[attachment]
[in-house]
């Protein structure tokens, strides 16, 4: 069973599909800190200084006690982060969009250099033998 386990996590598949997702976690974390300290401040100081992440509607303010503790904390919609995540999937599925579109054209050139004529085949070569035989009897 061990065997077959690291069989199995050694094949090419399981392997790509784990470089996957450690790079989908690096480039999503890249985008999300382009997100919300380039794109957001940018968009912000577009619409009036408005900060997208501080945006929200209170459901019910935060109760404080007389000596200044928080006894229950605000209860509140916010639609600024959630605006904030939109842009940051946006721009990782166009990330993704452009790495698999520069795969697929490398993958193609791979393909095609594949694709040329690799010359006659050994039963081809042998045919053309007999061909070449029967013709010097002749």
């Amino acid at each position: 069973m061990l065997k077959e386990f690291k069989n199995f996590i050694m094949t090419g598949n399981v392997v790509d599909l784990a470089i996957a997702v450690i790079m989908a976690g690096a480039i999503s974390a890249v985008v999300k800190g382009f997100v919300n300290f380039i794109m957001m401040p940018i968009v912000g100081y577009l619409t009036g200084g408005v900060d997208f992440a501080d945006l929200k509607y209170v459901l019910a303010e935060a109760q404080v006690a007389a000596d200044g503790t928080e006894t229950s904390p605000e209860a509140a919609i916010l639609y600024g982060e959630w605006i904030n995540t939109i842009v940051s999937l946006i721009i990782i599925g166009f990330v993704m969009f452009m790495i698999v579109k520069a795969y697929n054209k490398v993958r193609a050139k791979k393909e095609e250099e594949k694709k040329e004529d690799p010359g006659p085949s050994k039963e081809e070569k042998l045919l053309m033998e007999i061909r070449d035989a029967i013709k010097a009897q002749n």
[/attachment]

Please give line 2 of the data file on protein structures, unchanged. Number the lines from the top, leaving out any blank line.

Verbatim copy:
């Protein structure tokens, strides 16, 4: 069973599909800190200084006690982060969009250099033998 386990996590598949997702976690974390300290401040100081992440509607303010503790904390919609995540999937599925579109054209050139004529085949070569035989009897 061990065997077959690291069989199995050694094949090419399981392997790509784990470089996957450690790079989908690096480039999503890249985008999300382009997100919300380039794109957001940018968009912000577009619409009036408005900060997208501080945006929200209170459901019910935060109760404080007389000596200044928080006894229950605000209860509140916010639609600024959630605006904030939109842009940051946006721009990782166009990330993704452009790495698999520069795969697929490398993958193609791979393909095609594949694709040329690799010359006659050994039963081809042998045919053309007999061909070449029967013709010097002749």